09 July 2020   16. Zul Qadah 1441
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Racism and our Reformation

The system of life is such that it constantly engages humankind in one form of challenge, confrontation or the other. In almost every activity of human life we are interacting with another person or people. Hence, these disputes and problems are in essence the true challenge of life.

The manner in which we conduct ourselves is crucial to society and more importantly our hereafter and accountability to Allah Ta’ala.

Rights to Allah and fellow humans

The actions and responsibilities of man are two fold. Acts and deeds which are the obligations that are due to Allah Ta’ala. Secondly those deeds and obligations which are due to our fellow humans with whom we live and associate. Ulama commentate that while the first category is indeed important to uphold, the second category, which is rights towards our fellow humans takes precedence and is the more crucial and significant category, simply because Allah can forgive a person for failing in his duties to Him with sheer mercy. But when we hurt a slave and servant of Allah unjustly then that will not be forgiven by Allah unless the victim wholeheartedly forgives the offender. Looking at others with contempt and considering them inferior because of some exterior reason e.g. colour, race, stratus, wealth etc. is a most common form of hurt and contempt that is caused daily by Muslims. This contempt and sinful act is broadly termed as racism.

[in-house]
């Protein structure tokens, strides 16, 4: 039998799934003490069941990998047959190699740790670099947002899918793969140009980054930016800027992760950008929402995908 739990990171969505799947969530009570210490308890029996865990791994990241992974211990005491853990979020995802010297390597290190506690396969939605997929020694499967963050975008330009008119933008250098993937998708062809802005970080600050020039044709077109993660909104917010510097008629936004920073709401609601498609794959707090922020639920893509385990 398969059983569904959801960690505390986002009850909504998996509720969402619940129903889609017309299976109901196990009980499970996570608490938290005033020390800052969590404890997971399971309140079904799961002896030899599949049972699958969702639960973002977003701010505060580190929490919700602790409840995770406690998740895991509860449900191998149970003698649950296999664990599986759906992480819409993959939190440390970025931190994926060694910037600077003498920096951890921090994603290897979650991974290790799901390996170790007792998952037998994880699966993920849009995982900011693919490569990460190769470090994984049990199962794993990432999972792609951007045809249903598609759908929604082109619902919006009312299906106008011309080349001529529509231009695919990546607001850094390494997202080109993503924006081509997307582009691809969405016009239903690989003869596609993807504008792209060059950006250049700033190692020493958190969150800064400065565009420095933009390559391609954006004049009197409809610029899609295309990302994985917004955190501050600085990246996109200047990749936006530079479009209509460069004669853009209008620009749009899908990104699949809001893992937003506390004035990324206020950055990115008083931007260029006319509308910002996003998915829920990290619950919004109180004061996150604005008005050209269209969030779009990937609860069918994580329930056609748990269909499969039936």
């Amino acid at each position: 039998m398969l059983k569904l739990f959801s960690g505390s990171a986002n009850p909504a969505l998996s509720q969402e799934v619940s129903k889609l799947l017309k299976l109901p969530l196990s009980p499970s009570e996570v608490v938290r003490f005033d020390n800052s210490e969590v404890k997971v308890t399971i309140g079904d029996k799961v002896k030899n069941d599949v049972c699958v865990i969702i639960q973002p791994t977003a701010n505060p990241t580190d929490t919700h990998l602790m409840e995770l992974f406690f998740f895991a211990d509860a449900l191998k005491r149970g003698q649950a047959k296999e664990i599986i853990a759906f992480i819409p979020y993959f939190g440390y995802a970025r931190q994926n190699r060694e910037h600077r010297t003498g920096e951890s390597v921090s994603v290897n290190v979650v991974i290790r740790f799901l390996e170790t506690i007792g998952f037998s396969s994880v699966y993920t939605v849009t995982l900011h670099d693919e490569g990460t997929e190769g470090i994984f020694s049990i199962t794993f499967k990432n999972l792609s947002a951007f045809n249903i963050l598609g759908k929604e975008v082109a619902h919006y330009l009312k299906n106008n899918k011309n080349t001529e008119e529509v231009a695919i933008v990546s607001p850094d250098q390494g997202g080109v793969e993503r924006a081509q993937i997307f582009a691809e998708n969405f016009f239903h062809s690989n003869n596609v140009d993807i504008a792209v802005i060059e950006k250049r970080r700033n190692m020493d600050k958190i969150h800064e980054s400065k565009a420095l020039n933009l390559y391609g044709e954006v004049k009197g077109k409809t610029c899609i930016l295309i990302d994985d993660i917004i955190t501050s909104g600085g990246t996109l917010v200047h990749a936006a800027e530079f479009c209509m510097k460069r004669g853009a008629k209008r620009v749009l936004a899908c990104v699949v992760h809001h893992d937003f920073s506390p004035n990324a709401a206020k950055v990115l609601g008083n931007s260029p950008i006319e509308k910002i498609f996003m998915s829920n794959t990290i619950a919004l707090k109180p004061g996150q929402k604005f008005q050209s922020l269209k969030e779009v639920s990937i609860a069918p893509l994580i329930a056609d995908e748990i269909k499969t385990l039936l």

No one is superior in colour

Rasulullah (sallallahu alayhi wasallam) has said, “ Verily you are not superior to each other in redness or blackness, except the one who supercedes the other in Taqwa (piety)” (Musnad Ahmad)

This common form of classification in terms of colour has been with man for ages. This rotten mentality of colour superiority expounds the ego of man wanting to be superior to his fellow brother. This is the very anti thesis of humility and modesty in Islam. The Hadith refutes any thought that a person may harbour, of being better than another in terms of his colour. Colour is a pure manifestation of the Qudrat of Allah and His Beauty. An Objection to this is tantamount to objecting to Allah. Those who use this criterion to impose their superiority over others are indeed living in a world of deception and fantasy. What matters is the status and “colour” of the heart. If the heart is contaminated with ego, pride and a sense of superiority, then unfortunately the colour of such a heart is bleak and contaminated. On the other a spiritually purified heart is bright and pure.

Abu Jahl was a pure Arab with the fairest red complexion, yet his heart was filled with disbelief and hatred for Islam. It was dark and contaminated. Bilal (RA) was of African descent and outwardly black, but his heart was filled with Imaan, love of Allah, and purity. The result: Abu Jahl will be condemned to Hell eternally while Bilal (RA) will enjoy the bliss and comforts of paradise forever and ever.

Bilal (RA) on the roof of the Kabah